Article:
• Ask: why does creative so often go off the rails?• Confusing the creative as the be-all-end-all• Look outward for “inspiration”• Go off in far too many directions• Afford subjective opinion too much credence• Ask for feedback way too latePhoto: Snap Man
  • So, at smashLAB we reworked our process to:
  • Get really hardcore about strategy• Took increasingly more time for planning• Led us to look for problems instead of ideas• Went to great lengths to document these findings• Believe there needs to be a rationale for everything
  • Examine our clients far more closely• Said: screw award annuals and what our peers are doing• Let’s really talk more to our clients• We need to drive them crazy with all of our questions• We need to know them intimately...• ...we need to see what they’ve been missing all this time
  • Focus on a single target (the Inverted Pyramid)• We never present three approaches• Start with broad strokes and get our thinking rock solid• Collectively agree on a plan before acting• Then move on to an iterative approach• Present steps early and often; make changes in waves• Incidentally, we’re fine with (almost) limitless revisions
  • Take greater control of the engagement• Creatives tend to act a little weak-kneed at times• They desperately want to please• This can lead them to follow, when they should tell• We remain professionals, who guide the process• This means some things bend, and some don’t
  • Ask for real—and regular—input• We ask questions all the time• and push our clients to poke holes in our thinking• I encourage them to yell at us• It also requires changing the nature of the discussion:• “How does it feel?” becomes, “Does it work?”
  • This works because it:• Puts creative in its place (behind directives and strategy)• Is informed by the client, not our personal biases• Allows us to gain agility by committing to one path• Makes all parties concentrate on what matters• Takes surprise out of the equation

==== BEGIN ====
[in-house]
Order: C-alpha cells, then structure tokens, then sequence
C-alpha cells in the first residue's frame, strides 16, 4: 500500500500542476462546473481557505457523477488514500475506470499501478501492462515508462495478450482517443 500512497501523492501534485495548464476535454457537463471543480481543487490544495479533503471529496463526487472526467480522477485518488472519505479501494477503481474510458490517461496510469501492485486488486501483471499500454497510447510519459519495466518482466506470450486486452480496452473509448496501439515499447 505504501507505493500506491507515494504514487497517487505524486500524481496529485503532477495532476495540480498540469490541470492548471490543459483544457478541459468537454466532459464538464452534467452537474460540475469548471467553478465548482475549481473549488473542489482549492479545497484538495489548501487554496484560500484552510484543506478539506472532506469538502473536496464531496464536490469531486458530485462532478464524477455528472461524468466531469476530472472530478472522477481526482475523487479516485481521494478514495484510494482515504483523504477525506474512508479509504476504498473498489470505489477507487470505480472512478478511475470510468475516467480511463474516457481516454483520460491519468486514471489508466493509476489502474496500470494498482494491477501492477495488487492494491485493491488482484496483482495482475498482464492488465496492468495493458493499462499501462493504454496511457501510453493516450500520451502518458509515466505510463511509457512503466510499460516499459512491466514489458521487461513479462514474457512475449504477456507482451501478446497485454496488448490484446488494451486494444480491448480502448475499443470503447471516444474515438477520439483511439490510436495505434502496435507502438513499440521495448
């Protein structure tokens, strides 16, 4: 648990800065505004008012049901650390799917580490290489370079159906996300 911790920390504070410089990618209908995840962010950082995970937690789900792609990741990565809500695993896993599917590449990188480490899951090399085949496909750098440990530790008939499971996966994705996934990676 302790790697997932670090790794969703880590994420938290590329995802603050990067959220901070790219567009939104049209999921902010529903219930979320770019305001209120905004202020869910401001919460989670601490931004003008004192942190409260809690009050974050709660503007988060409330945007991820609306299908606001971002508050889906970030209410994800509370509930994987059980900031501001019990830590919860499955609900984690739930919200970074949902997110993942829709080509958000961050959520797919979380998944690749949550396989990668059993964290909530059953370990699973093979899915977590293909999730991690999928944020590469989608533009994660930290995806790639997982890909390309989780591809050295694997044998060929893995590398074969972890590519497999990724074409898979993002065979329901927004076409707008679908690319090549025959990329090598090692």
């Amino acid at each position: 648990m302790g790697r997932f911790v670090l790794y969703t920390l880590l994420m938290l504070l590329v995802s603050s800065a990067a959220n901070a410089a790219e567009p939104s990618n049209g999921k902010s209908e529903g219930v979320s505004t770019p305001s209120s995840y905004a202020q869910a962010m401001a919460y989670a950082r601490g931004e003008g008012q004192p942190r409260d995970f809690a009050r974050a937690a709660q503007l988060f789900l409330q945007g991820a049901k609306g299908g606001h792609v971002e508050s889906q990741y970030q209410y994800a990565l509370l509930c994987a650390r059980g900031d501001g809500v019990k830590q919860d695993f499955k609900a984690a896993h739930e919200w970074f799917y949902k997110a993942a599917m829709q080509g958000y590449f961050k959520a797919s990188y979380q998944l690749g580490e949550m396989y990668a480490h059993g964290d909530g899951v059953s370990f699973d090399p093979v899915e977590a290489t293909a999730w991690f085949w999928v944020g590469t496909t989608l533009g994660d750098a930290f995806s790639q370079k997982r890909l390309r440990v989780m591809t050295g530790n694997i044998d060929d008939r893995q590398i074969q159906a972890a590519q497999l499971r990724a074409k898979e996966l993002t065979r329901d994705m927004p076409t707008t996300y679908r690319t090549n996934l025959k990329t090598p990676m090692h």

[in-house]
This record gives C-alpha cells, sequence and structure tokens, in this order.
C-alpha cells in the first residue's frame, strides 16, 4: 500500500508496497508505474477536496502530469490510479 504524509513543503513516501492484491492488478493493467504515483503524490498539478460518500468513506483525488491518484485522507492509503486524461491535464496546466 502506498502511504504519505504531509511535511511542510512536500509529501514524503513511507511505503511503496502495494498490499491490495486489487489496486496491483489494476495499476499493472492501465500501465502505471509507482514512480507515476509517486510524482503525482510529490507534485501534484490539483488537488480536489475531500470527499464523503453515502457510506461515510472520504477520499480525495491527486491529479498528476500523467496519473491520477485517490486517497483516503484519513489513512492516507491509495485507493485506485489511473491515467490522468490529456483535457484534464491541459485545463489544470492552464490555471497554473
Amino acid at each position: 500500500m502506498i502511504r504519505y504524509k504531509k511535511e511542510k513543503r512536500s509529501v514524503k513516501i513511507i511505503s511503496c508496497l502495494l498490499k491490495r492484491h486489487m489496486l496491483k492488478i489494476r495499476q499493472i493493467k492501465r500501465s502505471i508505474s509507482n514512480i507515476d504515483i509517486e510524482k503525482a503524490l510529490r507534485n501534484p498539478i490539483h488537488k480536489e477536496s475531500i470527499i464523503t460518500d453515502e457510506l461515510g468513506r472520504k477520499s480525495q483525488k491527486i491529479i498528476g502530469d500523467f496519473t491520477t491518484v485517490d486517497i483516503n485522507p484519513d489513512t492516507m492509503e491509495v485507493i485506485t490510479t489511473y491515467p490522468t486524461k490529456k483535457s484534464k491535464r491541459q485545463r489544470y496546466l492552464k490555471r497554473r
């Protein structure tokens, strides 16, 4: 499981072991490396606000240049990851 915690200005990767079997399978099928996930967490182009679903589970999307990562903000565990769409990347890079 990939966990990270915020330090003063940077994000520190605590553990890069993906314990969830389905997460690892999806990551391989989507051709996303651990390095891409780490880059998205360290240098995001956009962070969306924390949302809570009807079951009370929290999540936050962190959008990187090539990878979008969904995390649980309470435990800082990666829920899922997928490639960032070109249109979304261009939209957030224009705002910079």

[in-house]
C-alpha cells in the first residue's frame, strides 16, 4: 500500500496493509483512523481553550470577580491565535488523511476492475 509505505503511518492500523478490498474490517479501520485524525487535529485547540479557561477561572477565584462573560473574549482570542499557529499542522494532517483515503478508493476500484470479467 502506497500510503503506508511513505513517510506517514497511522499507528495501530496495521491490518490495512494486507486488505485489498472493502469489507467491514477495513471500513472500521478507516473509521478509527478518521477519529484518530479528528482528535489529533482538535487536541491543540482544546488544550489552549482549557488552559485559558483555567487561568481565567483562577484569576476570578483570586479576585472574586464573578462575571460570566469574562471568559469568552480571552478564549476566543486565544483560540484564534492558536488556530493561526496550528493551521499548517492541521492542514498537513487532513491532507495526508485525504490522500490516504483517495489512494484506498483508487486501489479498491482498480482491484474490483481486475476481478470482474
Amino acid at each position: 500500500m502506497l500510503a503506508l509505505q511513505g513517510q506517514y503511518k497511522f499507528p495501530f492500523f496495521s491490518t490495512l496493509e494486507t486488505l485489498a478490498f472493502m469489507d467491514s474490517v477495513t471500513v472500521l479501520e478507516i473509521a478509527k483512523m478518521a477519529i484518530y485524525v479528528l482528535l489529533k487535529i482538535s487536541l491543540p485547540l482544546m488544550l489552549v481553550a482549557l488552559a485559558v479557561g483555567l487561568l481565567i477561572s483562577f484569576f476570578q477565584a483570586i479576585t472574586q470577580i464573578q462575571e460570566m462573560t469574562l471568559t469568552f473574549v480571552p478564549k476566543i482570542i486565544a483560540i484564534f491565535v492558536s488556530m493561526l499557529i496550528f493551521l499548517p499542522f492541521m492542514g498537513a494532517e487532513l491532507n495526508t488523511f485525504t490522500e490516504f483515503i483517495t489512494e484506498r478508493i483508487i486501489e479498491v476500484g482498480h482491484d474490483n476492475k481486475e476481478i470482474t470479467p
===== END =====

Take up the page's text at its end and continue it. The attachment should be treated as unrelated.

• Examples
  • Let’s look...• These are from a variety of clients• I’ll present the client, challenge, landscape, insight, solution• I’ll do my very best to keep these brief
  • ThoughtFarmer• Growing intranet provider focused on social• Limited visibility amongst larger players• Competitors are fighting a features game• Research tells us most don’t understand what it is• Concentrate on tangible value in an accessible way
  • ThoughtFarmer: Identity (Cards)
  • ThoughtFarmer: Identity (Folder and letterhead)
  • ThoughtFarmer: Identity (Garments)
  • ThoughtFarmer: Website
  • Ascent• Small helicopter/aerospace company with lots of experience• Needs credibility amongst clients/government bodies• Many, many happy helicopters with floppy roters• I don’t want to die• Focus on solidity instead of fun
  • Ascent: Identity System (Labels)
  • Ascent: Identity System (Stationery)
  • Ascent: Website: Homepage
  • Ascent: Website (Services)
  • Vancouver Specialist Program• Need to find connect with those who influence travel• Agents are busy, and training is often quite boring• Collection of text-heavy, exam-focused programs• Make the testing secondary to encourage retention• A rich, visual experience with high completion rates
  • VSP: Website (Home)
  • VSP: Website (Module)
  • VSP: Website (Section)
  • VSP: Website (Communiti)
  • Observations• Each of these projects started with questions• We never tried to think “out of the box”• Instead, we concentrated on solving the problem• Each time, the solution was highly distinct• And the finished solution really “fit” each client
  • Rules for Doing It
  • Think like a communicator instead of an artistPhoto: Marc Wathieu
  • All stakeholders must be present for strategyPhoto: Fen Oswin
  • Forget about being clever—strategy must leadPhoto: Robert Couse-Baker
  • Understand the landscape, but don’tbe beholden to itPhoto: Mollivan Jon
  • Cast aside all subjective impulses (those don’t count)Photo: Kevin H.
  • Ask for—and be—brutally honestPhoto: anslatadams
  • Every concern must be openly discussedand addressedPhoto: oskay
  • But, the patient is never allowed to be the doctorPhoto: webMD
  • Q&A